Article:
[]
[]
Due to recent system upgrades, "My Reading History" in the Classic Catalog and "Recently Returned" titles from My MCL may take a few days to become available.

The Handmaid's Tale

Atwood, Margaret (Book - 1998)
Average Rating: 4 stars out of 5.
The Handmaid's Tale
 Add a Comment  Add Tags

Print

Item Details

A look at the near future presents the story of Offred, a Handmaid in the Republic of Gilead, once the United States, an oppressive world where women are no longer allowed to read and are valued only as long as they are viable for reproduction.
Authors: Atwood, Margaret, 1939-
Title: The handmaid's tale
Publisher: New York : Anchor Books, 1998, c1986
Edition: 1st Anchor Books ed
Characteristics: 311 p. ;,21 cm
Statement of Responsibility: Margaret Atwood
Summary: A look at the near future presents the story of Offred, a Handmaid in the Republic of Gilead, once the United States, an oppressive world where women are no longer allowed to read and are valued only as long as they are viable for reproduction.
ISBN: 038549081X
9780385490818
Branch Call Number: FICTION ATWOOD 1998
Subject Headings: Man-woman relationships Fiction Misogyny Fiction Women Fiction
Genre/Form: Fantasy fiction
Dystopias
Topical Term: Man-woman relationships
Misogyny
Women
Additional Physical Form Entry: Online version: Atwood, Margaret, 1939- Handmaid's tale. 1st Anchor Books ed. New York : Anchor Books, 1998, c1986 (OCoLC)607561708
Online version: Atwood, Margaret, 1939- Handmaid's tale. 1st Anchor Books ed. New York : Anchor Books, 1998, c1986 (OCoLC)607937281
LCCN: 97042966
MARC Display»

Opinion

From Library Staff

A look at the near future presents the story of Offred, a Handmaid in the Republic of Gilead, once the United States, an oppressive world where women are no longer allowed to read and are valued only as long as they are viable for reproduction.

A look at the near future presents the story of Offred, a Handmaid in the Republic of Gilead, once the United States, an oppressive world where women are no longer allowed to read and are valued only as long as they are viable for reproduction.

A look at the near future presents the story of Offred, a Handmaid in the Republic of Gilead, once the United States, an oppressive world where women are no longer allowed to read and are valued only as long as they are viable for reproduction.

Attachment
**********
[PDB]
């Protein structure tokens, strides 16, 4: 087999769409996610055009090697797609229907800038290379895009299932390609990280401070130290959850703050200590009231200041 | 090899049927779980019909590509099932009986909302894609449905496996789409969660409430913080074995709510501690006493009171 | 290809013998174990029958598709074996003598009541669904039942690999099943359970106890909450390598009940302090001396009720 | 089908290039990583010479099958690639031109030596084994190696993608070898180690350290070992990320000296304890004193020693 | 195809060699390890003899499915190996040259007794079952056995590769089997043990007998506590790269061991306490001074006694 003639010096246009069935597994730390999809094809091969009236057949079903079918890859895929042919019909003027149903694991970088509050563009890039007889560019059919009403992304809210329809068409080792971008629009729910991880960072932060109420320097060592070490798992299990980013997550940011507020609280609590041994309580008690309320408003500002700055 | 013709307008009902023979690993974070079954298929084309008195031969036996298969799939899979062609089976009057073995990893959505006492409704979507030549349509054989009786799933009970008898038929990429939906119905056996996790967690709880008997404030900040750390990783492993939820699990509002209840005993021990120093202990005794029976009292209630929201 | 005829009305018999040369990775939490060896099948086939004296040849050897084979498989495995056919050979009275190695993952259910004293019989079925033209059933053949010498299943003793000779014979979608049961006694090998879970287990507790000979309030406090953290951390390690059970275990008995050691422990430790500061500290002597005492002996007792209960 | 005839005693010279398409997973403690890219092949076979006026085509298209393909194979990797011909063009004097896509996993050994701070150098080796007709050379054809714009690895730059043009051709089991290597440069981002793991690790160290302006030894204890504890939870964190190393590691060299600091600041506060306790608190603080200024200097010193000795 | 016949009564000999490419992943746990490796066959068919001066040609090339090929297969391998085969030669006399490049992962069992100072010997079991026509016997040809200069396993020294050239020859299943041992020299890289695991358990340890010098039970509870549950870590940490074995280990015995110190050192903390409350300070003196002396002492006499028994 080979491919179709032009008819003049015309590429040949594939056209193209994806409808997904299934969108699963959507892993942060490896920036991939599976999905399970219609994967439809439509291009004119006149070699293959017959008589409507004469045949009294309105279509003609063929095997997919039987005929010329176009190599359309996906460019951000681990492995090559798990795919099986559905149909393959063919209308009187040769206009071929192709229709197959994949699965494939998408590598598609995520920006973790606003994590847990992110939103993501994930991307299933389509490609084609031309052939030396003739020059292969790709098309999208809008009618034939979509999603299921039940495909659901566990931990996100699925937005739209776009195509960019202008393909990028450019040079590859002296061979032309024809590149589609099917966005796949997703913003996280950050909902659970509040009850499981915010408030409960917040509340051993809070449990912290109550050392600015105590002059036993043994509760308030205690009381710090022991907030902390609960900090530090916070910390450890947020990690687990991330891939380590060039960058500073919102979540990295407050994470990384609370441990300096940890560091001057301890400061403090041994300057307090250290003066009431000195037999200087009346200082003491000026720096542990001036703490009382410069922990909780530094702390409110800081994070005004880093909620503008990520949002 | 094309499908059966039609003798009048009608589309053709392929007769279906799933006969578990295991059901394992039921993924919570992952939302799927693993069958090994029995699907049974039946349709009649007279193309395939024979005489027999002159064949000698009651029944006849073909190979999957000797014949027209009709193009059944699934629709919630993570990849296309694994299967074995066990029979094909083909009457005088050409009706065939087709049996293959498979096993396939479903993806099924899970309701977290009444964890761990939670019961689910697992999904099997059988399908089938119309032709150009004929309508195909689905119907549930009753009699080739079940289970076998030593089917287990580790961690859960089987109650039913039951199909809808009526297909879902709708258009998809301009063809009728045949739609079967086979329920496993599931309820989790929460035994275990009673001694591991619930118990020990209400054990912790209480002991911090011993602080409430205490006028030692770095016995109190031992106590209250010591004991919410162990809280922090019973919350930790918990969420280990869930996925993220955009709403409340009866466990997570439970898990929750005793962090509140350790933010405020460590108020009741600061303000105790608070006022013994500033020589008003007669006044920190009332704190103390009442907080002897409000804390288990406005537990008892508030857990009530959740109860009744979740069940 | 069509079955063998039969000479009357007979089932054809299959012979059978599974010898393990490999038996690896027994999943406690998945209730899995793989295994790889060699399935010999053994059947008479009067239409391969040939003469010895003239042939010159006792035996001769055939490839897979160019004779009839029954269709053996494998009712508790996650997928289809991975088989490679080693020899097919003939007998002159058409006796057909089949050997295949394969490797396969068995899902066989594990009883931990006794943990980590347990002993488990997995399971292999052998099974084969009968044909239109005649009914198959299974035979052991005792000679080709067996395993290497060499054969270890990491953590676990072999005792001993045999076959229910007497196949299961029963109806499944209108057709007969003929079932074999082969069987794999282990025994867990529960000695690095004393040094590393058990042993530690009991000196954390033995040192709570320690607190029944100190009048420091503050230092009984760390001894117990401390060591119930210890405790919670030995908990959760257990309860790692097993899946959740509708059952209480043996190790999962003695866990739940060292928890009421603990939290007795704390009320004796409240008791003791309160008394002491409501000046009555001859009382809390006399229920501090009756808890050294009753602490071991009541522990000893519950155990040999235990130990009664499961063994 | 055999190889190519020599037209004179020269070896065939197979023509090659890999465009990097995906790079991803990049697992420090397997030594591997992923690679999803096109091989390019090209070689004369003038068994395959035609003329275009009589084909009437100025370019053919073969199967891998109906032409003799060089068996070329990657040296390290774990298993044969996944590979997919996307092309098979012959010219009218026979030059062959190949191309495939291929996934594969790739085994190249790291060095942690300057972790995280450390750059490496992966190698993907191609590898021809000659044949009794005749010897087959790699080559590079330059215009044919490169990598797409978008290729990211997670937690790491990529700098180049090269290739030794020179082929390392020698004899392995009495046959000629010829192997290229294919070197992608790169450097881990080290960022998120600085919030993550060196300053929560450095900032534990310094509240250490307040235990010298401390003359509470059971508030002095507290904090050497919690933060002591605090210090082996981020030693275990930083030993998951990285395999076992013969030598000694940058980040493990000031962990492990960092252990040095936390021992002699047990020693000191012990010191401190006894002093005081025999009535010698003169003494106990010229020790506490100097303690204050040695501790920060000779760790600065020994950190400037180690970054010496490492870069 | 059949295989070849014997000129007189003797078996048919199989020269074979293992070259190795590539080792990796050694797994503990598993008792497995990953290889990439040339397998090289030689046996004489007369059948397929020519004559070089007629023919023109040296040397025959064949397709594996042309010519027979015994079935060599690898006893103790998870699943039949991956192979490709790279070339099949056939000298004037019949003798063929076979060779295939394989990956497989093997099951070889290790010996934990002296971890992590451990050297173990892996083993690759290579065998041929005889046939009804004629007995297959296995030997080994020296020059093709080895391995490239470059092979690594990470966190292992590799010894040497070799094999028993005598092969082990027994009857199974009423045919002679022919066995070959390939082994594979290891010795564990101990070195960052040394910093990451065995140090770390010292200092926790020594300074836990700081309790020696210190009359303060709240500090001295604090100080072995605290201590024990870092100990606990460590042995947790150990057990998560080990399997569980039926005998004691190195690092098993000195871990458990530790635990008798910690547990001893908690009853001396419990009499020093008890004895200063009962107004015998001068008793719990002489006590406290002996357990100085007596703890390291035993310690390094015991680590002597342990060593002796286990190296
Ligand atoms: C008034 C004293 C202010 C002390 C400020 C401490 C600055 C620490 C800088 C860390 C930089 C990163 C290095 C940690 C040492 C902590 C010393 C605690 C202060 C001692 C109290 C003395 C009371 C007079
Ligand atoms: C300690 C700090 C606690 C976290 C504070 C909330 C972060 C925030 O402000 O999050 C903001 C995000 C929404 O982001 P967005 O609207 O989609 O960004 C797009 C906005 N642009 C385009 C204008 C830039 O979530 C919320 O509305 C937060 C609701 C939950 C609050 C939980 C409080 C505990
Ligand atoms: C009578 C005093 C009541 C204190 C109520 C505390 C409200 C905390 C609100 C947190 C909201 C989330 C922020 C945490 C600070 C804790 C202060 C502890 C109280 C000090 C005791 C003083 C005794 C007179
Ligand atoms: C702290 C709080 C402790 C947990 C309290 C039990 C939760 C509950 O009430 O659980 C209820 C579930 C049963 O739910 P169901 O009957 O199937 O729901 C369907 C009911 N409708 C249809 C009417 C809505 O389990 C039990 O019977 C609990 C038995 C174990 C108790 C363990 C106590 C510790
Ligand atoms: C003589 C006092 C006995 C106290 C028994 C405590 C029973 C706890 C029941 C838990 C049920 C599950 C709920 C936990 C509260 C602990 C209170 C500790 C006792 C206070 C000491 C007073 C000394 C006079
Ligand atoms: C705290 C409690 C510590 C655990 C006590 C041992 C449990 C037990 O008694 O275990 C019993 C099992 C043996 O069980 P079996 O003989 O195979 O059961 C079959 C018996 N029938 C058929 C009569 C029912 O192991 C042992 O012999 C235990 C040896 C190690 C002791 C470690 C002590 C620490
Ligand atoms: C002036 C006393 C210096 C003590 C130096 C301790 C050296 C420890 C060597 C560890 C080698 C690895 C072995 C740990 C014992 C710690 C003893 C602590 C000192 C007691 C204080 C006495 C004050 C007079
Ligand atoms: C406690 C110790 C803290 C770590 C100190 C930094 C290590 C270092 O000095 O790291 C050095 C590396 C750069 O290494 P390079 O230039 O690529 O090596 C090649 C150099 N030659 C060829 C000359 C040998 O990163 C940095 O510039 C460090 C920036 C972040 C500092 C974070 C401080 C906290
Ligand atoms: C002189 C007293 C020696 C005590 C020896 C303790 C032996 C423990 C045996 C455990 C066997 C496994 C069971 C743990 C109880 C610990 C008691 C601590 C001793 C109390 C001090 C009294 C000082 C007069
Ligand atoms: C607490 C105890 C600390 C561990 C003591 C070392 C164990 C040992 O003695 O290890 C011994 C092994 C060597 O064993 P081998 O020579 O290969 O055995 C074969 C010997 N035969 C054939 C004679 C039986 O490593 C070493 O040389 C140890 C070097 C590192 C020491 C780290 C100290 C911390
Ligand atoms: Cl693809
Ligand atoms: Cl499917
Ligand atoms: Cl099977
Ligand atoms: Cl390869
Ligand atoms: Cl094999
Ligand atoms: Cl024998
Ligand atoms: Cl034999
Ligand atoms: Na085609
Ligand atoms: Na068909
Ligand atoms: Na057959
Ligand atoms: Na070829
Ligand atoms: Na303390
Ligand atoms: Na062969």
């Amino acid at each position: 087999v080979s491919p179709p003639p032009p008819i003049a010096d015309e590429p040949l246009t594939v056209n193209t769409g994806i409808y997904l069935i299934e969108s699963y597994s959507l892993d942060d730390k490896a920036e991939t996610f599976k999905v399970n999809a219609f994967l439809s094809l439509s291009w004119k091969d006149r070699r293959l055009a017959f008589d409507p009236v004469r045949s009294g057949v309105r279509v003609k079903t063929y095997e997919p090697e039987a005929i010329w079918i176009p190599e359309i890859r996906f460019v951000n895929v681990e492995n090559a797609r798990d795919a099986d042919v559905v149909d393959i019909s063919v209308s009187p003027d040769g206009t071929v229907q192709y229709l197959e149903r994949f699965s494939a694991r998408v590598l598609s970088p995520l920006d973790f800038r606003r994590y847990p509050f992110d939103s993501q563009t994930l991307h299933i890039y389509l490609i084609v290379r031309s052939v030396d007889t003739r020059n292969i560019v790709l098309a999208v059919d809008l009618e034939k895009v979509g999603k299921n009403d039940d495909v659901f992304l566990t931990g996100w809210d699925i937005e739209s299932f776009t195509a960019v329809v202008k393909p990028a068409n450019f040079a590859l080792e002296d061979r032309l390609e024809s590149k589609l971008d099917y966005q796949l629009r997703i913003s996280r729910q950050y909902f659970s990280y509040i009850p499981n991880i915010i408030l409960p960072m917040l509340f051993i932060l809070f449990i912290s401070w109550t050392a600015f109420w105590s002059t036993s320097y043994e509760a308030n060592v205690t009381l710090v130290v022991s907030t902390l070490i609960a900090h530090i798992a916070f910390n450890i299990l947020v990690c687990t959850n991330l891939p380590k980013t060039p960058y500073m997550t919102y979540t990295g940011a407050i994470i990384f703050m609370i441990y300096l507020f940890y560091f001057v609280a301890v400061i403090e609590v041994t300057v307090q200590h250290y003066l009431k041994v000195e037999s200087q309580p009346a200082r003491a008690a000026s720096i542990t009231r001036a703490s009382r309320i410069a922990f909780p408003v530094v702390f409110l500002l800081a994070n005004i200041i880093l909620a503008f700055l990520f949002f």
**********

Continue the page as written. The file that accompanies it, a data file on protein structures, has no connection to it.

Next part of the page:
A gripping vision of our society radically overturned by a theocratic revolution, Margaret Atwood's The Handmaid's Tale has become one of the most powerful and most widely read novels of our time. Offred is a Handmaid in the Republic of Gilead, serving in the household of the enigmatic Commander ... Read More »

A look at the near future presents the story of Offred, a Handmaid in the Republic of Gilead, once the United States, an oppressive world where women are no longer allowed to read and are valued only as long as they are viable for reproduction.


Community Activity

Comment

Add a Comment

Sep 17, 2014
  • KateHillier rated this: 4 stars out of 5.

I have somehow managed to get through to this point in my life without having read this. Margaret Atwood and I don't tend to get along but I did enjoy reading this as horrifying as it is in many ways. As with all good dystopian literature, this seems totally plausible even as it seems fantastical; and it seems especially so now considering the conversations about gender that have been happening in recent years. It even starts with the name of our protagonist, that we do not know until probably halfway through and then the meaning of that name driven home in the last third. Obvious now that I see it but that really hit hard.

In this world there is a sterility issue and our narrator is a Handmaid, who exist only to breed for Commanders and their Wives. Women are policed, have no freedoms or choice of anything. There's a great line about two Handmaids walking together, alone, and having no worries and about some freedoms being traded for others. Terrible.

The world is engrossing and the writing stye is great for the first two thirds of the book before it starts to get a little tired. The jumps between time and place are easy to follow, at least for me, but all the jumping sort of makes the plot crawl along. Just before it gets too slow things pick up again you've got to finish up that second. So, I've found me an Atwood novel that I not only like but would read again and possibly purchase. Totally deserving of the place it holds in Canadian, and dystopian, literature.

Jun 20, 2014
  • StarGladiator rated this: 5 stars out of 5.